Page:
Azzedine Alaïa: The Couturier was the first exhibition on the Tunisian designer to be shown in the UK. Held at the Design Museum, it was conceived and co-curated by the designer himself before his death at the end of 2017. Exploring his work, spanning from the early ’80s to his last pieces in 2017, the space showcases over 60 garments. Each gown was re-cut and made by Azzedine specifically for the exhibition, employing an elongated silhouette to illustrate the exquisite craftsmanship and many concepts which he pioneered i.e. the bandage dress, the corset belt and the zipped dress.
Pieces are grouped by technique rather than collection/year debuted. Flamenco dresses from 2011 embellished in metallics illustrate the influence of Spain; his revolutionary use of leather is evident in coats and dresses studded with eyelets presented in 1981; his iconic ‘Wrapped Forms’ bandage dresses take up a large footprint of the exhibition space, originally debuted in 1986. These pieces came to take form from Alaïa’s body-conscious design method. He fitted fabric to the form of the body and began every piece by pinning fabric to the model’s figure and then cut his own patterns - a rarity in the industry. The couturier used this stretch material for years inside his garments made for private clients and then one day started to use them on their own. This mastery with stretch fabrics earned him the nickname the 'King of Cling' in the 1980s.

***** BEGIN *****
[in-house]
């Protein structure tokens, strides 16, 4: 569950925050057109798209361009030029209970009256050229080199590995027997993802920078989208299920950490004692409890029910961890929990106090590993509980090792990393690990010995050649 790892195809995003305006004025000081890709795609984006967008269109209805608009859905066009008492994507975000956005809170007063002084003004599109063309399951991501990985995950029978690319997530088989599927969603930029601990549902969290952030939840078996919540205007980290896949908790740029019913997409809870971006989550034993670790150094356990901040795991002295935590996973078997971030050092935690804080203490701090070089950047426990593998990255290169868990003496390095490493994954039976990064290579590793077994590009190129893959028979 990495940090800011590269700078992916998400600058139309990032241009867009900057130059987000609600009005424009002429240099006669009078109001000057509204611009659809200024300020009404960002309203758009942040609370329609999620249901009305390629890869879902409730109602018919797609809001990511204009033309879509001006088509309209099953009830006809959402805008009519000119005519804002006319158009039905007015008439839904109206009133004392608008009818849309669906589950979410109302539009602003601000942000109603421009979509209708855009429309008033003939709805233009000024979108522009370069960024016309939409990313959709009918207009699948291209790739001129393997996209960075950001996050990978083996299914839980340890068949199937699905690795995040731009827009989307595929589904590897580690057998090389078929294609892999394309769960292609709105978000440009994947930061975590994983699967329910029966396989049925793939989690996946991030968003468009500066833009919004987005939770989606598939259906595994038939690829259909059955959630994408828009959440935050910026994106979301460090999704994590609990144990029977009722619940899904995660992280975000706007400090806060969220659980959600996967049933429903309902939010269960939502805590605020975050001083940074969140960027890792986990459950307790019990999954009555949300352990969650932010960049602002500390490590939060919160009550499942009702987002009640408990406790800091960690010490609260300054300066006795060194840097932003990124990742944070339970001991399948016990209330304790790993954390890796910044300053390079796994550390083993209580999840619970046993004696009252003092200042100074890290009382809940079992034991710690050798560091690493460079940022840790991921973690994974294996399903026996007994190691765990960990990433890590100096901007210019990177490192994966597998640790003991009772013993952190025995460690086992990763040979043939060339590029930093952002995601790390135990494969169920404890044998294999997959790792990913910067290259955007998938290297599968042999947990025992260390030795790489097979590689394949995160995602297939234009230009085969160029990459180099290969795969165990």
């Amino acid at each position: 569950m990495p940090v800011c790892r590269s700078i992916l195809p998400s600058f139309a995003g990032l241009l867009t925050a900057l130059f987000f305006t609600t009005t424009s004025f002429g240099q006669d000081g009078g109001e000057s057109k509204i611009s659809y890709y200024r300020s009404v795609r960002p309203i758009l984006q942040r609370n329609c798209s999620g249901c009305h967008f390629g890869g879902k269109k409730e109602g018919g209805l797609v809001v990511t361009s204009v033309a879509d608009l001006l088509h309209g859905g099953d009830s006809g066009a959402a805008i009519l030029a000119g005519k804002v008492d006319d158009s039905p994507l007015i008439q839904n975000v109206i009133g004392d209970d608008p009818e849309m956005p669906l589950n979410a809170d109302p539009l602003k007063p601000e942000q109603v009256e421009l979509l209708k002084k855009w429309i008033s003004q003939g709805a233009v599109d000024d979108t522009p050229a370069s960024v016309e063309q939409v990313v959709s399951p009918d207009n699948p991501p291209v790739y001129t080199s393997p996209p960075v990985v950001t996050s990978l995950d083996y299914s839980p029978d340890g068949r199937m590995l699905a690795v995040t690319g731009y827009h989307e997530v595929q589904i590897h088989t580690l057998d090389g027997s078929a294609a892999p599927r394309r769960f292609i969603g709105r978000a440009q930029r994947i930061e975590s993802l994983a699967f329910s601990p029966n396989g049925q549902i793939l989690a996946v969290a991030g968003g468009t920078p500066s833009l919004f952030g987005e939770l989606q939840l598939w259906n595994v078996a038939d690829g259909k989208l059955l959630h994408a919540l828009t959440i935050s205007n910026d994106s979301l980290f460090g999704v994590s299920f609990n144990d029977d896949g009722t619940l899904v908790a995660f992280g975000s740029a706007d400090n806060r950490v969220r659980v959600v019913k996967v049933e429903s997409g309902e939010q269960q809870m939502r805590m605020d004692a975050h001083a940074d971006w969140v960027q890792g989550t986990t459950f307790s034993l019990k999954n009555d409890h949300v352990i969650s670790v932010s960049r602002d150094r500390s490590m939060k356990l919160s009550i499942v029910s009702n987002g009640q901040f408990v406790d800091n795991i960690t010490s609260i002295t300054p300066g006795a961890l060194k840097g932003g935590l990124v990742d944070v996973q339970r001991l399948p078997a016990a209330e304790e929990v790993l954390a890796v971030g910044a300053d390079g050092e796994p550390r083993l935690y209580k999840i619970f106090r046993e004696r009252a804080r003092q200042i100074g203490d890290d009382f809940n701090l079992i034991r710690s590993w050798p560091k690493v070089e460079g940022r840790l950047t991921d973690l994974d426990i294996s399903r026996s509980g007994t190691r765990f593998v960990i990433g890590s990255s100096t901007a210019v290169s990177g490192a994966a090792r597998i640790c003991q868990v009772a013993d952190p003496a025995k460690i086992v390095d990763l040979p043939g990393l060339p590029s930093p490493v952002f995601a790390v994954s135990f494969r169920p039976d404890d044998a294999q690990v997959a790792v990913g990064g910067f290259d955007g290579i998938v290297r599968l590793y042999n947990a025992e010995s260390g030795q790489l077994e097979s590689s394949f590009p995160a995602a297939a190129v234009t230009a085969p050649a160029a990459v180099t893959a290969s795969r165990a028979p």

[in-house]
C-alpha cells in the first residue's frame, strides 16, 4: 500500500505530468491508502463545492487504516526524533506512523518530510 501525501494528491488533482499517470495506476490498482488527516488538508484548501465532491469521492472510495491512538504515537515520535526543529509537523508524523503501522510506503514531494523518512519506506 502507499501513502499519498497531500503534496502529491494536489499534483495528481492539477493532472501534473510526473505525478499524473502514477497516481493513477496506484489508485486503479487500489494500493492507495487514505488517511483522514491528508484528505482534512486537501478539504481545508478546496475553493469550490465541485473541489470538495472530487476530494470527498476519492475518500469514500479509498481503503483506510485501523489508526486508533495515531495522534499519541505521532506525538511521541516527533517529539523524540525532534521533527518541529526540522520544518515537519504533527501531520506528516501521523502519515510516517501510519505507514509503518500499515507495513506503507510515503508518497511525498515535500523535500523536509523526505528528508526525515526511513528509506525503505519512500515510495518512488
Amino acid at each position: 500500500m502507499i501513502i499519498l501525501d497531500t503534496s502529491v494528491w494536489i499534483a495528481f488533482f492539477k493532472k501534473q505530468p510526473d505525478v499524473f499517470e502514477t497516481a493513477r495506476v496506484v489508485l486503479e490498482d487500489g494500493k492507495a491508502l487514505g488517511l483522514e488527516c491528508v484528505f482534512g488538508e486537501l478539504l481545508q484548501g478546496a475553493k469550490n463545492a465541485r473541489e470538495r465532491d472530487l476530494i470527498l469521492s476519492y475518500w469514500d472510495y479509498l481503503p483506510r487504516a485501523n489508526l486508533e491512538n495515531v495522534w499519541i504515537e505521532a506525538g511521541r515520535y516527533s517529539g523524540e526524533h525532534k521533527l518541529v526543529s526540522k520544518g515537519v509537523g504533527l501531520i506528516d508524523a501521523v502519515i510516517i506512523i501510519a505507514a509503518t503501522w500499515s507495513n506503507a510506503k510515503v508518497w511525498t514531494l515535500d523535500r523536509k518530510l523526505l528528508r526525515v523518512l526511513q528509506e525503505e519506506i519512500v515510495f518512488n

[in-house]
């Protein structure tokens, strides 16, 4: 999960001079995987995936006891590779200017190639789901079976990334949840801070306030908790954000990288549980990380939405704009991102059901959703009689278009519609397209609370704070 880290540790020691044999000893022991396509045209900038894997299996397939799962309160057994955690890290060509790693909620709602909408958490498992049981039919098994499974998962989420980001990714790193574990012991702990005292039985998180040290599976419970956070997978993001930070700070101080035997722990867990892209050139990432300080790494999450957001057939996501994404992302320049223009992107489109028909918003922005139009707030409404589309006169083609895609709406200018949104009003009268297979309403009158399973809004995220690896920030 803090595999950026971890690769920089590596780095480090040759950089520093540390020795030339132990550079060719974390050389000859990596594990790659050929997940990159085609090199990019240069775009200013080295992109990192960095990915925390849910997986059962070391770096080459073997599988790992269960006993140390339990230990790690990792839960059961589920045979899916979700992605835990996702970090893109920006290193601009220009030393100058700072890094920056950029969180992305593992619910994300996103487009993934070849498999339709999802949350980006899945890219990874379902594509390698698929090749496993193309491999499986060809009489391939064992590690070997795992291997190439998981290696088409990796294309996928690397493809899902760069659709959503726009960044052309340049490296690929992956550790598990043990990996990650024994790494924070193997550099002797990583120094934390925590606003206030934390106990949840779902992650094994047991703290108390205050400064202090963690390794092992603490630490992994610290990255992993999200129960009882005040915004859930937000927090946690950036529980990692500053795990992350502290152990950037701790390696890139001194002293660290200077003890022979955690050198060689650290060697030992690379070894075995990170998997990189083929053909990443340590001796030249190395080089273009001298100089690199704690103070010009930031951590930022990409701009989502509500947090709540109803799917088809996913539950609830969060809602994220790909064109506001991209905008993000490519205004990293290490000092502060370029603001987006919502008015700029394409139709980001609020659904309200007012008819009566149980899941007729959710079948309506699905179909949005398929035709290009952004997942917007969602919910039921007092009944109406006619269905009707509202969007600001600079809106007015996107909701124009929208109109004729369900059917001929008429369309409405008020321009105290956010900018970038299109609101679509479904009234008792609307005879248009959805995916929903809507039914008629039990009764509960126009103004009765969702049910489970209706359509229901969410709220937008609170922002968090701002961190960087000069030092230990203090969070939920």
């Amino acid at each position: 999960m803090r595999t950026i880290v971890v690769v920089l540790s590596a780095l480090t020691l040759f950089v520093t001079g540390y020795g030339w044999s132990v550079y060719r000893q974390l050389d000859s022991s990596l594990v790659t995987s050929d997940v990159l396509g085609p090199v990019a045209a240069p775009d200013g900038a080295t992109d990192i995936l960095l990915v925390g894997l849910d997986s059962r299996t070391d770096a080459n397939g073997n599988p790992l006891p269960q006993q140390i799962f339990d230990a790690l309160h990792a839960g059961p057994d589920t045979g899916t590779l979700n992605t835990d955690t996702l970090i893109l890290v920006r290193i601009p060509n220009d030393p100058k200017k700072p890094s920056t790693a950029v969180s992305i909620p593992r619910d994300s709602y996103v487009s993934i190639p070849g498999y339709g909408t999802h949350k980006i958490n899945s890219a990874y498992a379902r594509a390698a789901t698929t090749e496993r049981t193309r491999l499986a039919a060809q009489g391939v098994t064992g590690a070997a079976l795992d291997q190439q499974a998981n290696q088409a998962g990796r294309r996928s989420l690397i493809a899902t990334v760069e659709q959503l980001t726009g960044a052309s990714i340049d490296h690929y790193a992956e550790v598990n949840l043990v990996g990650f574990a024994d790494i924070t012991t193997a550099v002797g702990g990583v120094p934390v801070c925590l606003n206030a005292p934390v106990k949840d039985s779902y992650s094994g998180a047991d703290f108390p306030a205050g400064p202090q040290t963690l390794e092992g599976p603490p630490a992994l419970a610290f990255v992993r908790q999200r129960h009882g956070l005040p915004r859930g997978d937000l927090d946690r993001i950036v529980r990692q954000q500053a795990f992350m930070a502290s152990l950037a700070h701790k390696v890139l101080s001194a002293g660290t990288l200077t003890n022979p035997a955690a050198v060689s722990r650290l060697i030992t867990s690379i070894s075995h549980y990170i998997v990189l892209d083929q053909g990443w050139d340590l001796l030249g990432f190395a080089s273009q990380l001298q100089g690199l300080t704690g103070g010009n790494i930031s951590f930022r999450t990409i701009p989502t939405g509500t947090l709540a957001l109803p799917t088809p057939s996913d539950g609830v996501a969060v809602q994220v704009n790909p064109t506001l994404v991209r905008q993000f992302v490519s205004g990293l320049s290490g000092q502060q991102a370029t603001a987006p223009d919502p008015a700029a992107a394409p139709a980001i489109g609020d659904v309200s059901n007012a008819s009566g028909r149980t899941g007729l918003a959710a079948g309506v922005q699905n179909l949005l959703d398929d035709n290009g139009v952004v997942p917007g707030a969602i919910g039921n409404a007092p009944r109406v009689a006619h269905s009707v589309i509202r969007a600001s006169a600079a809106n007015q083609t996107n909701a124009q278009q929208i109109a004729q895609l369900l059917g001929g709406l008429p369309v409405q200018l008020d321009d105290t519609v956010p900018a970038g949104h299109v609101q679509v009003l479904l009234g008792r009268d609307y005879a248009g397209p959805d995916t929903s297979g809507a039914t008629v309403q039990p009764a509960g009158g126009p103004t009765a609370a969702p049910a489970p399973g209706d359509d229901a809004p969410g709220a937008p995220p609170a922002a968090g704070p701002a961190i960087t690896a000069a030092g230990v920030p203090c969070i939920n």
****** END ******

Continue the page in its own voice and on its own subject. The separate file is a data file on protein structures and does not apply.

The 360 degree view of the garments allows them to be appreciated in full with the craftsmanship apparent throughout. The phrase ‘timeless fashion’ is quintessential when Azzedina Alaïa is discussed with every item remaining relevant to this day; the creator did not follow trends or rigid themes but simply strove for his idea of perfection.